Having fallen after the March high, oil prices have been rising since mid-June, and today Brent crude futures are priced at just under $114, having dropped 1.1% on the report about the release of US reserves, as well as the rollover of contracts. A combination of growing tensions in the Middle East, supply risks in the North Sea and hopes of monetary policy stimulus have all supported the price of oil in the past two months.
Brent crude oil price dips (source Reuters 3000)
Commenting on the reports that the US government may be considering releasing reserves, Carsten Fritsch of Commerzbank said: ‘This rumour could prompt speculative financial investors to sell long positions and put the oil price under pressure. Thus oil prices may well have reached their peak for the time being.
‘That said, supply shortfalls in the North Sea and geopolitical tensions in the Middle East will preclude any sharp decrease in prices.'
Lonmin shares suffer amid South African bloodshed
09.20: Shares in platinum miner Lonmin (LMI.L) have fallen to lows not seen since December 2008 as the death toll grows – and production stalls – at South Africa's Marikana mine, where police have clashed with striking workers.
Amid what has been described as one of the bloodiest police operations since the end of apartheid in South Africa – with more than 30 miners reportedly killed by the police – Lonmin was yesterday forced to concede that it won’t meet this year’s production targets, having lost six days of work so far.
‘It is unlikely that Lonmin will meet its full-year guidance of 750,000 saleable ounces of platinum, although the extent of the variation from guidance will depend on the timing and speed with which normal operations can safely resume,’ Lonmin stated.
Within a few minutes of the production update yesterday afternoon the company also announced that chief executive Ian Farmer had been diagnosed with a ‘serious illness’ and was in hospital.
The company also warned about the pressure the Marikana disruption put on its bank covenants, something that has investors worried.
‘Although we would expect LMI to be able to find a way to get through the 2012 covenant test… the longer the strike continues clearly the harder this will become,’ commented analysts at Nomura this morning. They also described Farmer’s illness as ‘another big blow to Lonmin’.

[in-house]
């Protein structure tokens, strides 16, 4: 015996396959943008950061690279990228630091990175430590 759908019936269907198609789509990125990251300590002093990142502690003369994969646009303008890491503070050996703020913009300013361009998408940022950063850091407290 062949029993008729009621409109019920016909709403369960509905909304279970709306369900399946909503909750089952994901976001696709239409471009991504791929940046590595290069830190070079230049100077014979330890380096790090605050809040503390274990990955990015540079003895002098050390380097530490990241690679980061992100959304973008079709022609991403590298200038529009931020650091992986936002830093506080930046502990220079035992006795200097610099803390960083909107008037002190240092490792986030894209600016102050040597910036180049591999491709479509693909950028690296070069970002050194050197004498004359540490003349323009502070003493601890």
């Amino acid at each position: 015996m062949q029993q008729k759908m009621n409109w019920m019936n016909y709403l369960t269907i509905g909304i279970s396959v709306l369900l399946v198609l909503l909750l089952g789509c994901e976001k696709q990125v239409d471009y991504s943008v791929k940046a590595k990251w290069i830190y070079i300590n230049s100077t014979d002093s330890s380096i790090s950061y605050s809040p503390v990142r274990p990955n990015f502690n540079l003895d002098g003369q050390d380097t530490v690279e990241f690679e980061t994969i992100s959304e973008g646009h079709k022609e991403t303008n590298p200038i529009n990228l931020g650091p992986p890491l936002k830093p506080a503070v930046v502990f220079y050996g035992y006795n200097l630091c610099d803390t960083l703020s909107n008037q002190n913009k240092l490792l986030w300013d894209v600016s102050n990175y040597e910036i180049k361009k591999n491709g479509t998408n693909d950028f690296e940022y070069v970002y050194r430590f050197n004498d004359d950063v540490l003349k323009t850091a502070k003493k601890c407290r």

Societe Generale’s Abhi Shukla today downgraded his target price for Lonmin shares from 255p to 145p. As well as concerns that South African unions are getting increasingly militant, and the threat the company will breach its covenants, Shukla reckons platinum prices will need to rise around 23% for Lonmin to stop losing cash. ‘Sell’, the Societe Generale team say – and investors have taken heed, pushing the shares down another 5.6% today to 611p.
Markets edge higher as Merkel eases euro fears
08.10: European markets have taken their cue from US and Asian shares, edging lazily higher in thin August trade after German chancellor Angela Merkel gave her support to European Central Bank president Mario Draghi’s pledge to ‘do whatever it takes’ to save the euro.
On a visit to Canada yesterday, Merkel said Draghi's July vow to defend the euro was ‘completely in line’ with what European leaders have been saying. The statement was seen as a sign that Germany may be drawing closer to backing purchases of sovereign bonds of troubled European nations such as Spain.
Merkel again pushed hard for political union. ‘I made clear once again that we need a long-term, sustainable solution,’ Merkel said in a press conference. ‘It is a question of taking the steps that weren't taken when the currency union was created, namely a political union.’
The FTSE is 0.2% higher at 5,846, while the Eurofirst 300 is up 0.26%, as delicate market sentiment seems to have received a small boost from Merkel's comments at the start of what is expected to be another thinly traded August day with little economic news to sway markets.
Marc Ostwald of Monument Securities commented that investors would probably continue to put 'an optimistic spin' on Merkel's comments into next week, when the economic data schedule is again 'rather thin gruel'. But for today 'for most markets it is likely to be a case of winding down for the weekend as quickly as possible'.
The European move higher follows gains overnight on Japanese and other major Asian indices. In the US, the S&P 500 Index rose to its highest level since early April, adding 0.7%, to 1,416. The Dow Jones Industrial Average rose 0.7%, to 13,250.